Arlequin by by René de Saint-Marceaux
 photographed at the Musée des Beaux Arts in Lyon, France,
by Kelly Ramsdell


Who is that masked man? I thought I knew. I'd seen him before. Replicas of this statue are all over Amazon, ebay, and auction sites. A version even appeared on The Antique Roadshow.

If you get a chance to watch that Roadshow video, it gives some background on the original marble sculpture---which I cannot find images of online-- as well as info about the various bronze and plaster casts (in various sizes) that have been made from it, such as the one Kelly snapped a photo of in Lyon.

What I didn't know was how complicated the history of the Arlequin (Harlequin) character was. For one thing, he began as a dark-faced devil character in French passion plays--yes, sadly, as another portrayal of a black man as a demon. His clothes were a slave's rags and patches before they evolved into a more orderly diamond pattern, and he was part of the tradition of blackface clowning in minstrel theater. I think his half mask may be the last remnant of that.

Much of that history is obscured, however, because the Harlequin also became a popular member of the zanni or comic servant characters in the Italian Commedia dell’Arte. There, his trope became one of a clever servant who thwarts his master...and courts his lady love with wit and panache. We might recognize bits of him today in our modern romantic hero.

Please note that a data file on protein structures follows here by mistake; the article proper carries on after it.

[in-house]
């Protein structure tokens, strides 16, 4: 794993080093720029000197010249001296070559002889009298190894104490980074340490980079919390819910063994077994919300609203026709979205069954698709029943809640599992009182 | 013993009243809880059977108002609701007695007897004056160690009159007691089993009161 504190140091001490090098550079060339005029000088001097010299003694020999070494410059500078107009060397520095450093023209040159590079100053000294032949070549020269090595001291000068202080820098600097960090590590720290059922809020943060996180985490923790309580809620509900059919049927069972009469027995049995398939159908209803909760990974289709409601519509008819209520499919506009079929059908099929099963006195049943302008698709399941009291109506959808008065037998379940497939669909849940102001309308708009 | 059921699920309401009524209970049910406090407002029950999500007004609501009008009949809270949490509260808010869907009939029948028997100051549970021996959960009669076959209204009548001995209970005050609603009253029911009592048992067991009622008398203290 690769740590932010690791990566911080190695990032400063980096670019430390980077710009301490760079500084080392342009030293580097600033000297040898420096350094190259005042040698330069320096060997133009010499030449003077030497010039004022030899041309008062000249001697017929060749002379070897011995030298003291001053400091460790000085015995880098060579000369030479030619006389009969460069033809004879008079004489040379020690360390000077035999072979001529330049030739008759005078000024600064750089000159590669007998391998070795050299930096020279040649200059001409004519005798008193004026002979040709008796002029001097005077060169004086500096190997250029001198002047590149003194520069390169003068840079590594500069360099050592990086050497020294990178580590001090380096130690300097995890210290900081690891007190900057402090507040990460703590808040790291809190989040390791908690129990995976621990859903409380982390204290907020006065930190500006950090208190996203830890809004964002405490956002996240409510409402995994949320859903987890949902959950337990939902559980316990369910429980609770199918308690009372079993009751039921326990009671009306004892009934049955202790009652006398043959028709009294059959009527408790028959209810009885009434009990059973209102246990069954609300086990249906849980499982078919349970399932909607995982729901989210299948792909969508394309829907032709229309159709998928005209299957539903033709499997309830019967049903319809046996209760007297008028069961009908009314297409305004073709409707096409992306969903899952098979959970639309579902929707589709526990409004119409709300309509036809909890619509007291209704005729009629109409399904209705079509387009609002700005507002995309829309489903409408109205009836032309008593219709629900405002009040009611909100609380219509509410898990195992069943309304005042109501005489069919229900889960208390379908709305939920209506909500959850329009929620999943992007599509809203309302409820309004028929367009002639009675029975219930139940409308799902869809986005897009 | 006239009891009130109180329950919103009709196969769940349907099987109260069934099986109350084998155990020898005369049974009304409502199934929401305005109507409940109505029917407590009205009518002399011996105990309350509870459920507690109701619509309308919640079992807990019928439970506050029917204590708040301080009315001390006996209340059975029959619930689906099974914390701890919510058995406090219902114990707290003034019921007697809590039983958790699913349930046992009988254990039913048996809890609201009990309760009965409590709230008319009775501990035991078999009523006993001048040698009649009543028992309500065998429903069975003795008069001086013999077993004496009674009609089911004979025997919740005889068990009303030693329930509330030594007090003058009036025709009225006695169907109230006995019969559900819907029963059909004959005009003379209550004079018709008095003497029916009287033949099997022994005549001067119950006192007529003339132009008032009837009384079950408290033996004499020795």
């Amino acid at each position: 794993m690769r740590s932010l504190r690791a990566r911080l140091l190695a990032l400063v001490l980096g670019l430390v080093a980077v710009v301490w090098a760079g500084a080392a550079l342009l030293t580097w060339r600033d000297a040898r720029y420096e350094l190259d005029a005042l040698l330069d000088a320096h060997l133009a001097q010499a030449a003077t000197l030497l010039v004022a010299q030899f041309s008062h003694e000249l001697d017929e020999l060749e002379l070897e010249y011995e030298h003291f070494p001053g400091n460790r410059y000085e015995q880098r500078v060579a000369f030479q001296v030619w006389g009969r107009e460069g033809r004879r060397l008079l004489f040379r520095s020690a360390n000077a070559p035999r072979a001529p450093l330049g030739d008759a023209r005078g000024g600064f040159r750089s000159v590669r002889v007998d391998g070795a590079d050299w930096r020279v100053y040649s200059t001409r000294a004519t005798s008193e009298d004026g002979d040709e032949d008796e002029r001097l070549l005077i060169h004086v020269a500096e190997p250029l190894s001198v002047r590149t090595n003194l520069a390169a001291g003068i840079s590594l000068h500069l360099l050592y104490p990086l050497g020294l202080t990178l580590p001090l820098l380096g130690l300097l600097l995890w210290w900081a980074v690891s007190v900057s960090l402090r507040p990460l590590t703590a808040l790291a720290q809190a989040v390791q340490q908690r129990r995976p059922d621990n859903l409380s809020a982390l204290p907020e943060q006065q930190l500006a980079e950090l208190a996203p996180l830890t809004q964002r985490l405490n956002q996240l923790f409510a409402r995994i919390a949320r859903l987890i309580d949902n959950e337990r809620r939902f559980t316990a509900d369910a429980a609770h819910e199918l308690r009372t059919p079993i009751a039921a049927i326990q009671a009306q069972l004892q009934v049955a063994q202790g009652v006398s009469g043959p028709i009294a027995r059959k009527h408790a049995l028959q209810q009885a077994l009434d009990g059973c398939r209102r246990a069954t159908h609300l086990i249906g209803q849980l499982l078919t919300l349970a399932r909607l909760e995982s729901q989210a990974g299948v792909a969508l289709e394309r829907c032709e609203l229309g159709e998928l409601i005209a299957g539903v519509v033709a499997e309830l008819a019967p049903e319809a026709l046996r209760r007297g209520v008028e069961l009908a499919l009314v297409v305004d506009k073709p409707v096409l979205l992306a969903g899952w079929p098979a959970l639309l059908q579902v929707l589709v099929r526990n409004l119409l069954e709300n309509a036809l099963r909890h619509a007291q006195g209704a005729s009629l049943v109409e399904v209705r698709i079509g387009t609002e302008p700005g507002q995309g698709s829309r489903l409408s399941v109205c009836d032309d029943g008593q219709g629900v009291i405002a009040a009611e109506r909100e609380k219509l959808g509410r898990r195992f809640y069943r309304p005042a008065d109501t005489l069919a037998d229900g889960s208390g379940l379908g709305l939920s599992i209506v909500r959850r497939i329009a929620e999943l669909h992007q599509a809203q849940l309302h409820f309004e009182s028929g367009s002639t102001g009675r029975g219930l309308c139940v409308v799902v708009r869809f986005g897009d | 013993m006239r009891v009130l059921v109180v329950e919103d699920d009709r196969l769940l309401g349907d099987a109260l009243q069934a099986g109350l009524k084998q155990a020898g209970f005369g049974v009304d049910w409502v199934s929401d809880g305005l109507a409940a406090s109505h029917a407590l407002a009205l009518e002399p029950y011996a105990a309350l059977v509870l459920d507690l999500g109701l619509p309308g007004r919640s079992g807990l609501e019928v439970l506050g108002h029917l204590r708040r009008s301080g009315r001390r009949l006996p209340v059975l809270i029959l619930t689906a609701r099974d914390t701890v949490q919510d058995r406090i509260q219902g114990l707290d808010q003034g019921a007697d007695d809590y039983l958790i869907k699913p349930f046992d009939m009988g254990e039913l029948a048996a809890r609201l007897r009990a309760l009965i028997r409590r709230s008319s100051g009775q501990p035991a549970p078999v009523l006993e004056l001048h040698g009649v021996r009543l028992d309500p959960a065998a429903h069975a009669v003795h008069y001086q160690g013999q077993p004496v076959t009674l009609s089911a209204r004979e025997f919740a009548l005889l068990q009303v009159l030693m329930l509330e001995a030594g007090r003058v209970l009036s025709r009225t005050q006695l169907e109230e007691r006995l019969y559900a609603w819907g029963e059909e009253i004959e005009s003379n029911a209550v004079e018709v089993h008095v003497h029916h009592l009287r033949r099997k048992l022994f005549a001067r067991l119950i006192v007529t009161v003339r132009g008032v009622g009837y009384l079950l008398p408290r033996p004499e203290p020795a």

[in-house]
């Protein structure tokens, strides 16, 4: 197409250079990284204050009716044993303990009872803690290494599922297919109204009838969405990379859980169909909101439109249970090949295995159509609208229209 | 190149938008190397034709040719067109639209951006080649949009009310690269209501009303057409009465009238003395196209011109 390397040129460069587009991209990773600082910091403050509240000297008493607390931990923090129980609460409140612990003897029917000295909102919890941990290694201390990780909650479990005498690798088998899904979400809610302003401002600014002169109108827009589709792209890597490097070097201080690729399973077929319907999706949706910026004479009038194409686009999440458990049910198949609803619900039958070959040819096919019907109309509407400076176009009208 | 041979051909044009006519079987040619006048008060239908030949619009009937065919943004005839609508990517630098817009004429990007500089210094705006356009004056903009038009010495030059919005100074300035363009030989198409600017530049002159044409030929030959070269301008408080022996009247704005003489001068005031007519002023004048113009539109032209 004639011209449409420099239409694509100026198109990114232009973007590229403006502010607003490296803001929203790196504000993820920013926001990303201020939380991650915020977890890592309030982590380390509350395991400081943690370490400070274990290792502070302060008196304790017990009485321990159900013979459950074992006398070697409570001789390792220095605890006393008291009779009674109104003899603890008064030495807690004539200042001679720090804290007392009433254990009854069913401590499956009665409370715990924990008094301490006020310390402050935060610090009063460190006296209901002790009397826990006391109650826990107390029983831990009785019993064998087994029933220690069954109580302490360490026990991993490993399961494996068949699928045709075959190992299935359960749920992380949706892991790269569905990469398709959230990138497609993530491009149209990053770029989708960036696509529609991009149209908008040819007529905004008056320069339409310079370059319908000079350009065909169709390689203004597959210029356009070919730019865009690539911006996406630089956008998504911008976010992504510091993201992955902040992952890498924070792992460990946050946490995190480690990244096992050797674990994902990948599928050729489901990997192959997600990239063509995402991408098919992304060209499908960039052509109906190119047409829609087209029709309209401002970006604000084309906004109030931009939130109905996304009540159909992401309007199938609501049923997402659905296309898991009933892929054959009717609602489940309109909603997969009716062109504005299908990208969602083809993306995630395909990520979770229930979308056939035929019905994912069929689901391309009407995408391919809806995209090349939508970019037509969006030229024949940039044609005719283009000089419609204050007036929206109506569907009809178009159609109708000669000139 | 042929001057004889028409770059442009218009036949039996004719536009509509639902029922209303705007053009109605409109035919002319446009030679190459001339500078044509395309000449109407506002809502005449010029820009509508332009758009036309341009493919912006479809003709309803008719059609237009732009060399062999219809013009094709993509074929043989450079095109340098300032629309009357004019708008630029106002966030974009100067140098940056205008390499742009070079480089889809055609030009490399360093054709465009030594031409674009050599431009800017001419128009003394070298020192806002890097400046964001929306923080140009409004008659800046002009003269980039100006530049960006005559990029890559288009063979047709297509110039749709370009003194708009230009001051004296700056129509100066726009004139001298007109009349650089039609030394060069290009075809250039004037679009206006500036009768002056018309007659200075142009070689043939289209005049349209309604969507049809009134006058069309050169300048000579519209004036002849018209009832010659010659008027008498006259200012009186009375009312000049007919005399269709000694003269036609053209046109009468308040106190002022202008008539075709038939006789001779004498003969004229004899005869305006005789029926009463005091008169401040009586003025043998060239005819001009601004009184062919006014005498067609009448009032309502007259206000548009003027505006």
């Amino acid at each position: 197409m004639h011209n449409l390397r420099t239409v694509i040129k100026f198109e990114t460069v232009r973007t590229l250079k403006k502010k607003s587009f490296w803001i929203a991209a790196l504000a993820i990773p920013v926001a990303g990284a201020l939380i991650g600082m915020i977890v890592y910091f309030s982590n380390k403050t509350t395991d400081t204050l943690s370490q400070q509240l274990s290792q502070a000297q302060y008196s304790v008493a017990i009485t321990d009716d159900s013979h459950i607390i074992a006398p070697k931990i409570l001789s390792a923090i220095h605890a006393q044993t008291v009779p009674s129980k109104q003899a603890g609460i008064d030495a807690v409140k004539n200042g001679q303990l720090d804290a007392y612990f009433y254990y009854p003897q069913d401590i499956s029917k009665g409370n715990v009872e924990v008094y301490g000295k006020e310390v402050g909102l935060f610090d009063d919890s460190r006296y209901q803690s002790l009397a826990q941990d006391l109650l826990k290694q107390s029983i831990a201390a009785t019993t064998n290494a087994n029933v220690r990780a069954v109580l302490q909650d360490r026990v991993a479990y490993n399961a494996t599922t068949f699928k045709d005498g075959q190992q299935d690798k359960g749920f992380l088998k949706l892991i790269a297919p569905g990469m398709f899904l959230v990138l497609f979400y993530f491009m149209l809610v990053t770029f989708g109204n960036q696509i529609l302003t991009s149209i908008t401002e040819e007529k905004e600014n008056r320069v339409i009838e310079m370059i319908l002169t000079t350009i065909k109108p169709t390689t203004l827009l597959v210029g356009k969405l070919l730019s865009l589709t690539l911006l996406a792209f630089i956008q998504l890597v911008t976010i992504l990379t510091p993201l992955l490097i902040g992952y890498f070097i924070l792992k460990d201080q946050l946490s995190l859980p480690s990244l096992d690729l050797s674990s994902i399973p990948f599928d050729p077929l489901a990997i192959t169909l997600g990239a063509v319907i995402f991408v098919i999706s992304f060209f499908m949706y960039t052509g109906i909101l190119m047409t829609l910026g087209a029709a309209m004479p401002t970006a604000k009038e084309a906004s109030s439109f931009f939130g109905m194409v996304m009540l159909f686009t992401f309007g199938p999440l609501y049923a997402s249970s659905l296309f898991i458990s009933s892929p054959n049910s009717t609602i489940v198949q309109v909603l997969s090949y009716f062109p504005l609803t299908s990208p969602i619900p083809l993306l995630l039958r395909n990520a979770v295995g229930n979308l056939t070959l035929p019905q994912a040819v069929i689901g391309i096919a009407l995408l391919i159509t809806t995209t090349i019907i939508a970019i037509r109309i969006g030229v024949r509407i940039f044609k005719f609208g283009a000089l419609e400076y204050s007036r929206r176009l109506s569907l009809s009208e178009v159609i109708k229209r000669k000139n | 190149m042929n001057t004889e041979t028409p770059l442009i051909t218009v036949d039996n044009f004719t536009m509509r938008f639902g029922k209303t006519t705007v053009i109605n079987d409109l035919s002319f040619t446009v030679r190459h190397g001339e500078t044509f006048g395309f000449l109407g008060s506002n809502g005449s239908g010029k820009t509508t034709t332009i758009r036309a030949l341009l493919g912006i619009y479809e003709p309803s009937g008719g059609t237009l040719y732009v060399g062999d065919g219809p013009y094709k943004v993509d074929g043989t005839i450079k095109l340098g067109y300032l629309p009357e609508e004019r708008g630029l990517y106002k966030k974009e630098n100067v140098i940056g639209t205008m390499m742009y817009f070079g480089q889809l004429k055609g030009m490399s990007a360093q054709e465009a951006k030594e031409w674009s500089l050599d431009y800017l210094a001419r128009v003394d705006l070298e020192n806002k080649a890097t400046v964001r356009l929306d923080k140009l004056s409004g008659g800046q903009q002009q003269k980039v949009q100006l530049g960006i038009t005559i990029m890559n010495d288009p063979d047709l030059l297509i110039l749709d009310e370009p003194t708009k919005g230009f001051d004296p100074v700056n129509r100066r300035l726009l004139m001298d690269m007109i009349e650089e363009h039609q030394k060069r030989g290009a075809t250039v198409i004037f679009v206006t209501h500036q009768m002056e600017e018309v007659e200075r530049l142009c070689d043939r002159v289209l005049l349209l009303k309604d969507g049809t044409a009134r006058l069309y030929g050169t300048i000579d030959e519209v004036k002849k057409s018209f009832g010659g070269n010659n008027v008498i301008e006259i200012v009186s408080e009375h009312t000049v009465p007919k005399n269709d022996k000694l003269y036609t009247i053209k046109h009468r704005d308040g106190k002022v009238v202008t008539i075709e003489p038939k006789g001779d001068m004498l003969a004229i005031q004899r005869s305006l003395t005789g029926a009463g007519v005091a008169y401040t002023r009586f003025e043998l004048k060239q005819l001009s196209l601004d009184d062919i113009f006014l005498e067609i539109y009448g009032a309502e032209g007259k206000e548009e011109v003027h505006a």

So. That's a lot of stuff packed into one stock character. More than I could handle in one poem. In the end, I wrote what I saw reflected back in his eyes --- but I'm curious: how would you describe what YOU see in him?



Arlequin

A stock character 
takes stock of his life:
always tasked

by the master 
always masked
from his true love

always asked
to repeat
the same lines.

—-and yet—
We never master
our taste for sharp

laughter; 
we are unmasked 
by it, we ask

with applause
for Love in tricked
out plaster, cast

marble to actor;
same lines;
new disaster.

       ----Sara Lewis Holmes (all rights reserved)

My poetry sisters all wrote about what they saw in our masked man. Find their poems here:

Tricia
Andi (sitting this one out. See you next time, Andi!)

Poetry Friday is hosted today by Violet, who writes enticingly about Poetry Camp.